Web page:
The probability for the fair coin is: P(4H/6 | fair) * P(fair) (that is: P(you get a fair coin) * P( a fair coin gets you 4H/6 ).
      Similarly the probability for the unfair coin is P(4H/6 | unfair ) * P(unfair) (that is: P(you get an unfair coin) * P( the unfair coin gets you 4H/6).
      (3 votes)
  • aqualine seed style avatar for user Simon Suh
    I can't even read the numbers, this is so pixelated!
    (4 votes)
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  • leaf blue style avatar for user bencommodore99
    i think this particular questions is not fathomable to me because it seems confusing. is there any other example which explains this question better. i'm totally confused
    (3 votes)
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    • male robot hal style avatar for user Aditya Joshi
      The prerequisites that you need to have for understanding this problem are -
      1. Conditional Probability
      2. Bayes theorem

      Just as an overview P(A|B) means what is the probability of event A occurring given that event B occurs. And P(A.B) means what is the probability of events A and B occurring together.
      (2 votes)
  • leaf green style avatar for user Eric Murphy
    Where are the conditional probability videos that he mentions at ?
    (2 votes)
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  • orange juice squid orange style avatar for user Mark Henwood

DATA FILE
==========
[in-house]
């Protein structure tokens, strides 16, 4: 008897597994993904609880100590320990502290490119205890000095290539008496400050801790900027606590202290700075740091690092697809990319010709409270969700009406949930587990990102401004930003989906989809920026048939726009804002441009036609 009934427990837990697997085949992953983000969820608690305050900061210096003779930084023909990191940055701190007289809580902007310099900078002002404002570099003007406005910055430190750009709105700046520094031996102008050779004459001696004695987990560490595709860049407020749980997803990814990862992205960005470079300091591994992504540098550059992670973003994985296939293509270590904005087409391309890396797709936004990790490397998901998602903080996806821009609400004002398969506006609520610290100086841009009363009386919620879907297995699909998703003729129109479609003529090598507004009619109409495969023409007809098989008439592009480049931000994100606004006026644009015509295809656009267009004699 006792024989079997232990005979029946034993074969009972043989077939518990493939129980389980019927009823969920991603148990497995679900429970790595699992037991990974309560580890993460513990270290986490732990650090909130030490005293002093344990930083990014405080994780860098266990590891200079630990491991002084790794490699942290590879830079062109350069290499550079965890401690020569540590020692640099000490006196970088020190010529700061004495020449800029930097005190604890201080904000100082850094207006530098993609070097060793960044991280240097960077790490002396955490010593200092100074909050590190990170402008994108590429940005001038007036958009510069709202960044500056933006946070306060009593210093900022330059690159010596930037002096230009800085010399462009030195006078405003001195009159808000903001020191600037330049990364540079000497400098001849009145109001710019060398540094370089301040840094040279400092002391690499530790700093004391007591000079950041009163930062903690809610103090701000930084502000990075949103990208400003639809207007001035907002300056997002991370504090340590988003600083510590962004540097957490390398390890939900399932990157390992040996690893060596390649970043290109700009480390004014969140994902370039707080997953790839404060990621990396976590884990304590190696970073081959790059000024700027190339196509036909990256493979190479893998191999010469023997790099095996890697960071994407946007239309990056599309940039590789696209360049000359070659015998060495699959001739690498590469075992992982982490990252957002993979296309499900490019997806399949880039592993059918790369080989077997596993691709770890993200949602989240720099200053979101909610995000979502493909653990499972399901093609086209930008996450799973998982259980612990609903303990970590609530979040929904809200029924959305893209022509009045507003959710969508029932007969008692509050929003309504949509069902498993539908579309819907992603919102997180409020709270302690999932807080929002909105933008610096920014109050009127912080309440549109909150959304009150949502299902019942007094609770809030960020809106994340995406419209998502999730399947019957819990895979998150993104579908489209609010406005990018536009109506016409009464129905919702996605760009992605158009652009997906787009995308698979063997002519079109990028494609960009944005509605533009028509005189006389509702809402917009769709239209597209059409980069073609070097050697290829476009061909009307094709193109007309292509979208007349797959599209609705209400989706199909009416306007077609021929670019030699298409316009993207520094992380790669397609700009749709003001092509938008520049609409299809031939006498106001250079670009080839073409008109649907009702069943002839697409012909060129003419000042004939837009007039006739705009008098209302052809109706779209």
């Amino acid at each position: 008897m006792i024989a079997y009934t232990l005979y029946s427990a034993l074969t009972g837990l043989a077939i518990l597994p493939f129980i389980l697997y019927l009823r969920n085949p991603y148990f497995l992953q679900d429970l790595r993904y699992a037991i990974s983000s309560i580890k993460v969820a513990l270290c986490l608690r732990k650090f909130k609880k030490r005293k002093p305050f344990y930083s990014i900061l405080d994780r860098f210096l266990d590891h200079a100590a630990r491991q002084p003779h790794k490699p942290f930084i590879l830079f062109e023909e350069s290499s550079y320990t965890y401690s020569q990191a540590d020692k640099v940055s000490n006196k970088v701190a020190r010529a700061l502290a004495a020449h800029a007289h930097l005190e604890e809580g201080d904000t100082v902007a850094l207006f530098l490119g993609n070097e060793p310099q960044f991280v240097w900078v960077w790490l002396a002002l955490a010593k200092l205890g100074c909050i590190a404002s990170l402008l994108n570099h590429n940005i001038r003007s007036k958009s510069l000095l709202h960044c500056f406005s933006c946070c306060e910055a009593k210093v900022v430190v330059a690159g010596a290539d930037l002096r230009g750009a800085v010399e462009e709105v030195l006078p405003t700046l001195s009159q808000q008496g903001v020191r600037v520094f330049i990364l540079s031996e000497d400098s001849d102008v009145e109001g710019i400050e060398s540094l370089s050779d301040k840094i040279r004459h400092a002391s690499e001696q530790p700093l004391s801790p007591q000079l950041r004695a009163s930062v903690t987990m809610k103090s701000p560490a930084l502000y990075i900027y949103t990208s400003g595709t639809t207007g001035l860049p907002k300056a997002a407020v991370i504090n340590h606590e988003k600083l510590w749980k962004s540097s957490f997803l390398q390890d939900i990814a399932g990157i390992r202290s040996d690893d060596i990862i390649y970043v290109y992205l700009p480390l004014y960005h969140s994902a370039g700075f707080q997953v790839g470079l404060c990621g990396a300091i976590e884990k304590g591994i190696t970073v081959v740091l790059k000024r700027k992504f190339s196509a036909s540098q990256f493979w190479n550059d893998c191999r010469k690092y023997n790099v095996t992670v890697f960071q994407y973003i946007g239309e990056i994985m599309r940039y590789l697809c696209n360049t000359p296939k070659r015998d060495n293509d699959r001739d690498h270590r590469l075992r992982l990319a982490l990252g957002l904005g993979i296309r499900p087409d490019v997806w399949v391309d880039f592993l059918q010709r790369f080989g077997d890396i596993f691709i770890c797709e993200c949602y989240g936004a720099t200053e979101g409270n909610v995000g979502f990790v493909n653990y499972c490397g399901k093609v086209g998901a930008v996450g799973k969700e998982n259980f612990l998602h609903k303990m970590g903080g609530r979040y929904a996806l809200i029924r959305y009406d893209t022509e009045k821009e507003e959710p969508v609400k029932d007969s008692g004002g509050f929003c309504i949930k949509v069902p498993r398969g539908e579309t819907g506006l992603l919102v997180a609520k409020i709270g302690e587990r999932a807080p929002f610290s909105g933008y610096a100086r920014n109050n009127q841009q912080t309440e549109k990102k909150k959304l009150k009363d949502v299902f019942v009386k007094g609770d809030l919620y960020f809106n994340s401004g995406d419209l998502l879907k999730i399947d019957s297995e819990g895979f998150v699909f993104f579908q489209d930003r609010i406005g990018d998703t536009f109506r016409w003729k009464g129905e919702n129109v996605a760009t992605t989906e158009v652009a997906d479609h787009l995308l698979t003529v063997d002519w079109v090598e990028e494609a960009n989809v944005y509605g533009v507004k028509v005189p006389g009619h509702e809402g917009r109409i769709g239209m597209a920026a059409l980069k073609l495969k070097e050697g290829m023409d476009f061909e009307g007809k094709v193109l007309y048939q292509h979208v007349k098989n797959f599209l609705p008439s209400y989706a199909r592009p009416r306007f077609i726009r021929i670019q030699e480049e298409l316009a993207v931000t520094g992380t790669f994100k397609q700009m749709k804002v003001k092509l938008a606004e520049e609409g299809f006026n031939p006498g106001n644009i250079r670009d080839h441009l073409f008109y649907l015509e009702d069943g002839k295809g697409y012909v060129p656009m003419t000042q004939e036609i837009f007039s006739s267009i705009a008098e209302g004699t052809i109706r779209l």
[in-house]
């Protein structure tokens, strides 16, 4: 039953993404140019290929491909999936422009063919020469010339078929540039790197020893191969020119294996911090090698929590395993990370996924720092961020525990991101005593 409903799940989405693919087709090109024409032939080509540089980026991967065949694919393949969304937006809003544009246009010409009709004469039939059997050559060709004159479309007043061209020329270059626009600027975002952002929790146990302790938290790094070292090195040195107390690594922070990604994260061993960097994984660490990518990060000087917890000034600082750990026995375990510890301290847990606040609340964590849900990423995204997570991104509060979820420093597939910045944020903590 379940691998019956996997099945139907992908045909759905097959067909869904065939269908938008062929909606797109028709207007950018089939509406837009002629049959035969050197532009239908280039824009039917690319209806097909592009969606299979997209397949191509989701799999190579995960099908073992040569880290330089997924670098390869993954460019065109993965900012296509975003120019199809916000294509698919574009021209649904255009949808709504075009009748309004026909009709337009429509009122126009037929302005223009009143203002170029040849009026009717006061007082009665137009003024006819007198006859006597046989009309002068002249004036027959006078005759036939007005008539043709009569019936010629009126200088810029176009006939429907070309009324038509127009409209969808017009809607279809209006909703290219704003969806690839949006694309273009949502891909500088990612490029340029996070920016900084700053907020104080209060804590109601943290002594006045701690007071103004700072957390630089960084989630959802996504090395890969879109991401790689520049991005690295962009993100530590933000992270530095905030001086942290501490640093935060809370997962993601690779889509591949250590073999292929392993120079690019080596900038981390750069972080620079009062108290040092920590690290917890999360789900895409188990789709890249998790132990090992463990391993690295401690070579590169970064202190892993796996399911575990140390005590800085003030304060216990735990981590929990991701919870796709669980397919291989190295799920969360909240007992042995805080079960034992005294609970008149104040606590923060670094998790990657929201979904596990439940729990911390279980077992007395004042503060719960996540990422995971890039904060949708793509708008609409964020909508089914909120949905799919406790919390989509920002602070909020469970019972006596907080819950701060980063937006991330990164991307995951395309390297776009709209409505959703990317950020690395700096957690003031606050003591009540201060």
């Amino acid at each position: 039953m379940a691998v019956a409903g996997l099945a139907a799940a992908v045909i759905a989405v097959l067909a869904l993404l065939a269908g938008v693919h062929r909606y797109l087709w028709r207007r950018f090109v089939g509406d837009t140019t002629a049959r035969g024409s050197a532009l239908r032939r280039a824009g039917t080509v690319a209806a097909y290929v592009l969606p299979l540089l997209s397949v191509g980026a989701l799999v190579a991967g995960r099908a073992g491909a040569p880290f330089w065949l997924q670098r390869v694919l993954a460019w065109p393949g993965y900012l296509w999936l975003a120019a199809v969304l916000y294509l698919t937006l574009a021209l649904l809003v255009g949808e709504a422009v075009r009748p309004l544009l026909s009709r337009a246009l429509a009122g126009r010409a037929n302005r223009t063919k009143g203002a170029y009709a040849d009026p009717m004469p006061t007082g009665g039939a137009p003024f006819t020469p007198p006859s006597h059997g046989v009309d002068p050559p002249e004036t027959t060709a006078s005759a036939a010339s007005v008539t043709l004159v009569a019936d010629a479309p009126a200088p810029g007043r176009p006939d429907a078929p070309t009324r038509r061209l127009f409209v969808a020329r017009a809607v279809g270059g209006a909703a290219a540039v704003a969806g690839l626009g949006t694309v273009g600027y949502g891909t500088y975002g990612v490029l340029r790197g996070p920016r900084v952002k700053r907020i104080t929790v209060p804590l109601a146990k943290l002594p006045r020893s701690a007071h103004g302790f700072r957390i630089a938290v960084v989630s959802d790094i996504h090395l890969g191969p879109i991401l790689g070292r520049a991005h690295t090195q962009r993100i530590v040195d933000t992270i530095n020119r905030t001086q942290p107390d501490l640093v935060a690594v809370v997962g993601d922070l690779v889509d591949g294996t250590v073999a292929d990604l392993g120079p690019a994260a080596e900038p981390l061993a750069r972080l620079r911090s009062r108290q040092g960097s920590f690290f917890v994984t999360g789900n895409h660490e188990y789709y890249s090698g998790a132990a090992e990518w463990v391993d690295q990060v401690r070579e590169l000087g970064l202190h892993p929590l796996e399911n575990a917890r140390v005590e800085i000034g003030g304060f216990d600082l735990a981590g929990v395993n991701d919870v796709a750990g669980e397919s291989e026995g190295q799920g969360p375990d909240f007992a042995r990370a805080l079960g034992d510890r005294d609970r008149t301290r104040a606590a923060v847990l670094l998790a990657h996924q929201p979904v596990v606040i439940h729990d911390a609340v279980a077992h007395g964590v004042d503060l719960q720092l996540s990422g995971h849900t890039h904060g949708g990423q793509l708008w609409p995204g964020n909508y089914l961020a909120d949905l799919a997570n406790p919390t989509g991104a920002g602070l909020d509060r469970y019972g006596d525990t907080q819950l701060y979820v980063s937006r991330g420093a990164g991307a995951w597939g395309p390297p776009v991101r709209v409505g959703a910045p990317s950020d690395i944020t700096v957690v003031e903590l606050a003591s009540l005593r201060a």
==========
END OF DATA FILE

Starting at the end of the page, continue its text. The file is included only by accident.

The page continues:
I keep seeing P( A | B ) defined as:
    P( A | B) = P( The intersection of A & B) / P( B )
    But if the events are independent, then P( A | B ) = P( A ).
    Can these two forms be reconciled? Usually in mathematics the definition would cover both these situations but I can not see how the first definition works out to P( A ) when the intersection of A and B is empty.

    Any help would be appreciated,
    Mark
    (1 vote)
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  • mr pants teal style avatar for user ericp
    Is there any science or experience behind how long videos should be?

    It seems like it is good to break things into chunks in case people have to leave after so many minutes.

    And from the recording perspective, you don't want to have to remake a long video if you find out after recording it you made a mistake.
    (1 vote)
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    • leaf green style avatar for user kscott